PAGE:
Treatments for PALN recurrence included surgical resection with curative intent, CTx, and radiotherapy (RT), with the decision on treatment modality made by a multidisciplinary team, in consultation with individual patients. Surgical resection with curative intent consisted of wide excision of the lymph node and invaded adjacent tissue, including normal tissue, to secure clear resection margins. All patients who underwent surgical resection received adjuvant CTx. RT consisted of a standard total radiation dose of 48–55.4 Gy in 25–31 fraction. Three patients received RT as salvage treatment, and 7 patients received RT as either definitive treatment or for postoperative concurrent CRT. The decision on whether to treat patients with RT was made by a multidisciplinary team including a radiation oncologist. All patients treated with RT received either neoadjuvant or adjuvant CTx. Patients pathologically confirmed as having nonrecurrence after resection of isolated PALNs did not receive further treatment.

Statistical analysis

The primary outcomes were survival after recurrence (SAR) and overall survival (OS). SAR was defined as the interval from the first identified recurrence to death from any cause. OS was defined as the interval from the operation date of primary tumor to death from any cause. Categorical variables were analyzed using chi-square test. Continuous variables were expressed as mean standard deviation and compared using the Student t-test.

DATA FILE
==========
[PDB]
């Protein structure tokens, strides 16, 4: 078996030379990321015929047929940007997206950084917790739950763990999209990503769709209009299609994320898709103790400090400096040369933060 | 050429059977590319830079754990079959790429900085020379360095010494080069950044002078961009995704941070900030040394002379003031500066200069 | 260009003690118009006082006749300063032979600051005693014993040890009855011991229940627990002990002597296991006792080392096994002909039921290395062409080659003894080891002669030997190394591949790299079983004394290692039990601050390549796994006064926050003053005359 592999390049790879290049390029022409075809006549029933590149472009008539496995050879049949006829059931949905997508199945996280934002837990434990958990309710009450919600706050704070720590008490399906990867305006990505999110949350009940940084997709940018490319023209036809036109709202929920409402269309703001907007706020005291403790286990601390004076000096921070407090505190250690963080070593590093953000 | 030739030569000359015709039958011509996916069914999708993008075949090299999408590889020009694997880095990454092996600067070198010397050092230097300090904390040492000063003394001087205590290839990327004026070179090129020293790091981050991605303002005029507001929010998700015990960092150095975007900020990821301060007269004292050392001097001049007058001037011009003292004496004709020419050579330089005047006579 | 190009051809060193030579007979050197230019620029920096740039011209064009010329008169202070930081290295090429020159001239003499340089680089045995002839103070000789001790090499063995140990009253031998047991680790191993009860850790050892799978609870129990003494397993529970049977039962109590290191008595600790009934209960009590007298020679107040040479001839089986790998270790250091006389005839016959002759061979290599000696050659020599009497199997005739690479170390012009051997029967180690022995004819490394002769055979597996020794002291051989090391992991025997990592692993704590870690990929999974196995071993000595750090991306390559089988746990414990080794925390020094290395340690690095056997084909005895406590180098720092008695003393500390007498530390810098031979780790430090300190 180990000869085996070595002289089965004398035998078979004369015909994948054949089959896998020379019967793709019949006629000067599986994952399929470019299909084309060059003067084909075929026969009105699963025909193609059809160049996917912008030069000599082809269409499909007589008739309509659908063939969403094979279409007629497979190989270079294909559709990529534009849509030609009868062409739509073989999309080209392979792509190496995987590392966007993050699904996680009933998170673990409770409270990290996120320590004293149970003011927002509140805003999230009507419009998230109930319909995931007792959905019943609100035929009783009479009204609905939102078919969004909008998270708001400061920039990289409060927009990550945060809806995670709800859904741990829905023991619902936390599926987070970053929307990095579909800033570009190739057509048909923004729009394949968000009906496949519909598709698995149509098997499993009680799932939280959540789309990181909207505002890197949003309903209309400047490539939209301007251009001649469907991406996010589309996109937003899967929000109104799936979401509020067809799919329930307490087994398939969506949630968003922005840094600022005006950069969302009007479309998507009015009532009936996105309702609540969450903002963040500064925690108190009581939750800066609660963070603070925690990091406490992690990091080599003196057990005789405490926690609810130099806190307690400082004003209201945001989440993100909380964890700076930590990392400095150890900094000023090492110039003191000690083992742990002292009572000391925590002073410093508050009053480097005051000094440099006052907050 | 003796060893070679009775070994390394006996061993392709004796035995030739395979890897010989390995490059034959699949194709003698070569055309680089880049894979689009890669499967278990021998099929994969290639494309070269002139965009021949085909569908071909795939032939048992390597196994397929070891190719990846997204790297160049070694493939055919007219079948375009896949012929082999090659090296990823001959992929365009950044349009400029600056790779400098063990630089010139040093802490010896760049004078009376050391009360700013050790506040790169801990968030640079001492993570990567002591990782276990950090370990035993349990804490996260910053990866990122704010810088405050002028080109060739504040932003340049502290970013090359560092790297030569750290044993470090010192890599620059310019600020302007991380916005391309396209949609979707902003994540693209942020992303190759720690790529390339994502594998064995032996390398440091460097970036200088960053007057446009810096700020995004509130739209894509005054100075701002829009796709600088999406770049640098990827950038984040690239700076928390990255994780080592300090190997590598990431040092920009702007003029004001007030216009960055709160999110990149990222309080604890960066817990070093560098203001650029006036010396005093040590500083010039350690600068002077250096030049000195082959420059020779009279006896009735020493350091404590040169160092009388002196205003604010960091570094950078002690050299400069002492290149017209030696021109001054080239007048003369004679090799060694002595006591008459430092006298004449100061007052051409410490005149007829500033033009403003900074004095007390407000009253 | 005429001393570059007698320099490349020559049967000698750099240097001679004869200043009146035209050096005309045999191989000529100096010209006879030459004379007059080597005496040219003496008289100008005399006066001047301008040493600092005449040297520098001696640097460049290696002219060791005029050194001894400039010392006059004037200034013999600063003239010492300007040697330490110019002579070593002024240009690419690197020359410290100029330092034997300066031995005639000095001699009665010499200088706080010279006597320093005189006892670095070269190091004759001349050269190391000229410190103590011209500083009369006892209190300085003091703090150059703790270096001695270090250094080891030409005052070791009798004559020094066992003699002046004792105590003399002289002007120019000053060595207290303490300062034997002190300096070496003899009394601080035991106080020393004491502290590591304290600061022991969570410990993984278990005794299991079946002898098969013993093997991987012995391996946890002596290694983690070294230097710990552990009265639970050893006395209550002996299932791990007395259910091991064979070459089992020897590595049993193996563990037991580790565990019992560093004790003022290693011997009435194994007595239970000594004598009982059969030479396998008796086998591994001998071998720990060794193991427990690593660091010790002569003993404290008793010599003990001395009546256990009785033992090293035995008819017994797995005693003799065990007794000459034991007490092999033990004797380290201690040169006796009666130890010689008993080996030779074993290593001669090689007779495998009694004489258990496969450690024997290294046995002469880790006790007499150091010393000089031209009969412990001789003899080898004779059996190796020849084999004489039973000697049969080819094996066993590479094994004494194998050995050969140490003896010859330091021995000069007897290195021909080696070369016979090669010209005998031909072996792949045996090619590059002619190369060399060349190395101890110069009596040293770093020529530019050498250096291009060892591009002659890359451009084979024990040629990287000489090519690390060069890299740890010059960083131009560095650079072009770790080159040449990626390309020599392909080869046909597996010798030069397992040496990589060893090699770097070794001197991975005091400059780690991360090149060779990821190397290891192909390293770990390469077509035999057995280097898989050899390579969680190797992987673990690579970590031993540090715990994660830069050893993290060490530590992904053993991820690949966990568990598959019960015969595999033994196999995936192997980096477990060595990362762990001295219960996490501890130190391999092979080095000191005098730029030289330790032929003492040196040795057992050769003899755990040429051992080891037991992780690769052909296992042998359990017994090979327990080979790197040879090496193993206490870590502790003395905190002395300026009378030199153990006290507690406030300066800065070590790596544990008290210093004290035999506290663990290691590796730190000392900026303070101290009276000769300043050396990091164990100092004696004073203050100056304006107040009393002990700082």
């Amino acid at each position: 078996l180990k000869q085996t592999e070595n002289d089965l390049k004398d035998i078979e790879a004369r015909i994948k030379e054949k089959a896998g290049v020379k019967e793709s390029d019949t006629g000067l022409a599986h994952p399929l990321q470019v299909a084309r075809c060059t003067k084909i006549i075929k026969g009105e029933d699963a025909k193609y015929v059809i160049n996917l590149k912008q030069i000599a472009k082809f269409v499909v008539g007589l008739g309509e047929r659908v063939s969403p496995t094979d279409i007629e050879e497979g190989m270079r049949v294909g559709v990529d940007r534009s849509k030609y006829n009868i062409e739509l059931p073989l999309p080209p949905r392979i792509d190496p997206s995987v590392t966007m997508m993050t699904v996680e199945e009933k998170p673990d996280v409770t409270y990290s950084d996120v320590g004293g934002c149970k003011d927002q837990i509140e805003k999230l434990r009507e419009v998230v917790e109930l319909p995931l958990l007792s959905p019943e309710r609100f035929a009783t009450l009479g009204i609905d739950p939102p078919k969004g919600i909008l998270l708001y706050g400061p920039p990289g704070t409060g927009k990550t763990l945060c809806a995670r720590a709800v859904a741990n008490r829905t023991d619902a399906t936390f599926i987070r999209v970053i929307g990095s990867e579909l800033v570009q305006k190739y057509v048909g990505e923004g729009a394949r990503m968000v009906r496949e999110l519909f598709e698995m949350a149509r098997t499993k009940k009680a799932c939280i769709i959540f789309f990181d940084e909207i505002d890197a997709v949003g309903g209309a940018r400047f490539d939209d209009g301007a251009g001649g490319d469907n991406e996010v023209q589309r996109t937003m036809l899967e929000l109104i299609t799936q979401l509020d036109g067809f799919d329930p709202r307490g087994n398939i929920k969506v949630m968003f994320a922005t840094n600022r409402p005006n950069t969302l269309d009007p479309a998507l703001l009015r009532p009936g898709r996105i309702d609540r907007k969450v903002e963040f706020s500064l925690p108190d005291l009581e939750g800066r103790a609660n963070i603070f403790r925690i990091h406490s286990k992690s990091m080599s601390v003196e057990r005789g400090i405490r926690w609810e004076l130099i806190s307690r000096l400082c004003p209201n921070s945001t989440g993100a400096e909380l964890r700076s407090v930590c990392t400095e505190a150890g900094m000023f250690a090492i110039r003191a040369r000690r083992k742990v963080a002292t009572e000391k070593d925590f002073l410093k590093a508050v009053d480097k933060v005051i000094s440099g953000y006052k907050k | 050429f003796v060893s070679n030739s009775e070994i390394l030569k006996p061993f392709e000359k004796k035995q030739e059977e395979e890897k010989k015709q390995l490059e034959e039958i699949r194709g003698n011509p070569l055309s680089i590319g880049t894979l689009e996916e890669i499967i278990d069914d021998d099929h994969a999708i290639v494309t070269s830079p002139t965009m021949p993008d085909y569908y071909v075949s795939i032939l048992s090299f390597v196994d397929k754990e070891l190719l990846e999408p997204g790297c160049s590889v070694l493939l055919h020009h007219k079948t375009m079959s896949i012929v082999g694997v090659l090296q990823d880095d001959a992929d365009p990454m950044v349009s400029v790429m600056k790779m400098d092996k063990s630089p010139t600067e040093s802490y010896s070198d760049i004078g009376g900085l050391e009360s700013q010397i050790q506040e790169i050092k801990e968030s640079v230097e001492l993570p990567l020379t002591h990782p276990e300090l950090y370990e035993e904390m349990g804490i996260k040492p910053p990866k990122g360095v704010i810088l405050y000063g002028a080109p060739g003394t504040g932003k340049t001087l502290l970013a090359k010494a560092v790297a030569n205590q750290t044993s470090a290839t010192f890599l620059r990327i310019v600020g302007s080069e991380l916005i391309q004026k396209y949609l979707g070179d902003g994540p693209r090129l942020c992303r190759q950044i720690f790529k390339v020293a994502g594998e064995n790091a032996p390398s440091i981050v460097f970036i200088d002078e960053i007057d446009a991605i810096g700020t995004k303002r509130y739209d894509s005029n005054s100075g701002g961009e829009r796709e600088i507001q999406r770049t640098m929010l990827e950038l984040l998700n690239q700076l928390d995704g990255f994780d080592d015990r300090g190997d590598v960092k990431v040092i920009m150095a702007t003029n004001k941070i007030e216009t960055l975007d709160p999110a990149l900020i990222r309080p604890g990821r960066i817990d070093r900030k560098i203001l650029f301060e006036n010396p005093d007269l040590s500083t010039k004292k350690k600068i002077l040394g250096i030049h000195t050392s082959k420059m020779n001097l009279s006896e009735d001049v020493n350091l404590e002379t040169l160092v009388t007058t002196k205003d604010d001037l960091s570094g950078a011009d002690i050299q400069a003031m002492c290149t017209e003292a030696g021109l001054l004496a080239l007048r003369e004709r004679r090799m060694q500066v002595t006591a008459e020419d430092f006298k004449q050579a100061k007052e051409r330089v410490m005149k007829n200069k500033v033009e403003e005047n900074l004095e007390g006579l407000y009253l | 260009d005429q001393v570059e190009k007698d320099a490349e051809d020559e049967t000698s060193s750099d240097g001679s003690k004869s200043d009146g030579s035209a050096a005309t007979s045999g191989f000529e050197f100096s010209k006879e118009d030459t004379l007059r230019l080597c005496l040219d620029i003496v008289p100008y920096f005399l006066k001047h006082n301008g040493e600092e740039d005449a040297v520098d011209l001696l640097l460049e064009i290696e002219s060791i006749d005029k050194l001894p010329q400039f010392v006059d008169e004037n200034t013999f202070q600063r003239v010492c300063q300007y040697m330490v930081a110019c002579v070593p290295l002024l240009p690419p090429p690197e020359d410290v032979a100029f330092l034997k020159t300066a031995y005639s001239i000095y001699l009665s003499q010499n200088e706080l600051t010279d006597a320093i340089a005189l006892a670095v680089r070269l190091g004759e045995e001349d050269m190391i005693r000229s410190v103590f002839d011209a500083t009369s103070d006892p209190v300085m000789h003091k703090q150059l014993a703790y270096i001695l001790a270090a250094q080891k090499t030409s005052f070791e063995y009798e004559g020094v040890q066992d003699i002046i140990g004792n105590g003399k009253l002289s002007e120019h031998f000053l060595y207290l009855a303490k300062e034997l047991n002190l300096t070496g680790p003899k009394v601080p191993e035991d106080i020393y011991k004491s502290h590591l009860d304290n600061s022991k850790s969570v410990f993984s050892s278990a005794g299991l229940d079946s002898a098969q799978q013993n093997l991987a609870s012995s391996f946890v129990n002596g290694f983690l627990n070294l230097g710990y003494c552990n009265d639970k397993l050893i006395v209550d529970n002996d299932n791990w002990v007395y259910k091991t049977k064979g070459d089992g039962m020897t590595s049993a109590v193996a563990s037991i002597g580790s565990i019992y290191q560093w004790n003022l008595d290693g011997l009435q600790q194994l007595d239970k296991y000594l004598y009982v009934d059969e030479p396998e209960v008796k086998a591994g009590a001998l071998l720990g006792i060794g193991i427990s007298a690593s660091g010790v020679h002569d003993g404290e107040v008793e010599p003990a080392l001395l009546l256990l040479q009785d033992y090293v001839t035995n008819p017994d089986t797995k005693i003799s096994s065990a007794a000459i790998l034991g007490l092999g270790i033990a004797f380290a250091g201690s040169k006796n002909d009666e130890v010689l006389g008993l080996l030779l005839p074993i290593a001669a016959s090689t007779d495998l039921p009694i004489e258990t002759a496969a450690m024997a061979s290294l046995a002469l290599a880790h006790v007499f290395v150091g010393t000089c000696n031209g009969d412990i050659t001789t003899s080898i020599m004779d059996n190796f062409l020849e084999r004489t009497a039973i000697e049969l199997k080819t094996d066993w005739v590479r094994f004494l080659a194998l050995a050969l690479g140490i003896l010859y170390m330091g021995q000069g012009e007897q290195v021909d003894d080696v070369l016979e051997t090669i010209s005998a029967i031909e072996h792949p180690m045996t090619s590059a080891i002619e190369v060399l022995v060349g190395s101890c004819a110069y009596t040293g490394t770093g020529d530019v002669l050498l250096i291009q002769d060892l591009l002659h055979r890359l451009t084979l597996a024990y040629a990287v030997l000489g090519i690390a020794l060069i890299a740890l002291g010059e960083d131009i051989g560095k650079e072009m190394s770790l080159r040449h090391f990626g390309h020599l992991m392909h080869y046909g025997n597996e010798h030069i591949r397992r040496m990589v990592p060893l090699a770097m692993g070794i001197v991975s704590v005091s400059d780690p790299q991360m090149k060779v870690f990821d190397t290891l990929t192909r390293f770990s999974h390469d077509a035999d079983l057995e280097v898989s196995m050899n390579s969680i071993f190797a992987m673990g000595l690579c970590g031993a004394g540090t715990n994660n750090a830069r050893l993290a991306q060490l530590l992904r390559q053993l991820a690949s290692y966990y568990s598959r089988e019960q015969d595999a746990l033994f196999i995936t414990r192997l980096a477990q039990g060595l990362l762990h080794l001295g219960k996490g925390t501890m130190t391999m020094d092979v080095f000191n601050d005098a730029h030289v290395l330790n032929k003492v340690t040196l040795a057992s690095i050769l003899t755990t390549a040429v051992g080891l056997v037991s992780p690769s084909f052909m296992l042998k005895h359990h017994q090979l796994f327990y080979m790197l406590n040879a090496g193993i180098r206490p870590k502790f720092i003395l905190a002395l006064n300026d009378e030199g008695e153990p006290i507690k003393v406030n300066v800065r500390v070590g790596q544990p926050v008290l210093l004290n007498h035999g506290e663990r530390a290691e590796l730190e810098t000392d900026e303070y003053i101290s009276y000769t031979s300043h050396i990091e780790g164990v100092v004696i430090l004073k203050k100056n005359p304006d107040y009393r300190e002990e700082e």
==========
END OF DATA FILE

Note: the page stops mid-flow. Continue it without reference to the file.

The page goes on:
SAR and OS were estimated using the Kaplan-Meier method and compared by the log-rank test. Multivariable analysis with a Cox proportional hazards model was used to compare correlations of risk factors and primary outcomes. Number of PALN, disease-free interval (DFI), pN status, lymphovascular invasion (LVI), perineural invasion (PNI), and resection for recurrent PALN was included in the multivariable analysis. Patients with incomplete data were included in the analysis. All statistical analyses were performed using IBM SPSS Statistics ver. 21.0 (IBM Co., Armonk, NY, USA), with P < 0.05 considered statistically significant.

RESULTS

Clinicopathological characteristics of patients and primary tumors

Of the 46 patients with PALN recurrence, 30 (65.2%) were men. These patients had 46 primary tumors, 20 (43.5%) located in the colon and 26 (56.5%) in the rectum. At diagnosis, 37 patients (80.4%) had stage III primary tumors, with 40 (87.0%) having moderately differentiated tumors. Node metastasis was observed in 36 patients (78.3%). Fifteen patients (32.6%) were treated with preoperative CRT and 43 patients (93.5%) received postoperative adjuvant CTx after resection of primary tumor. Pathologic results are depicted in Table 1. The median follow-up time was 50 months (interquartile range, 30–72 months).


Table 1
Clinicopathological characteristics of patients and primary tumors (n = 46)
Click for larger image

Characteristics of PALN recurrence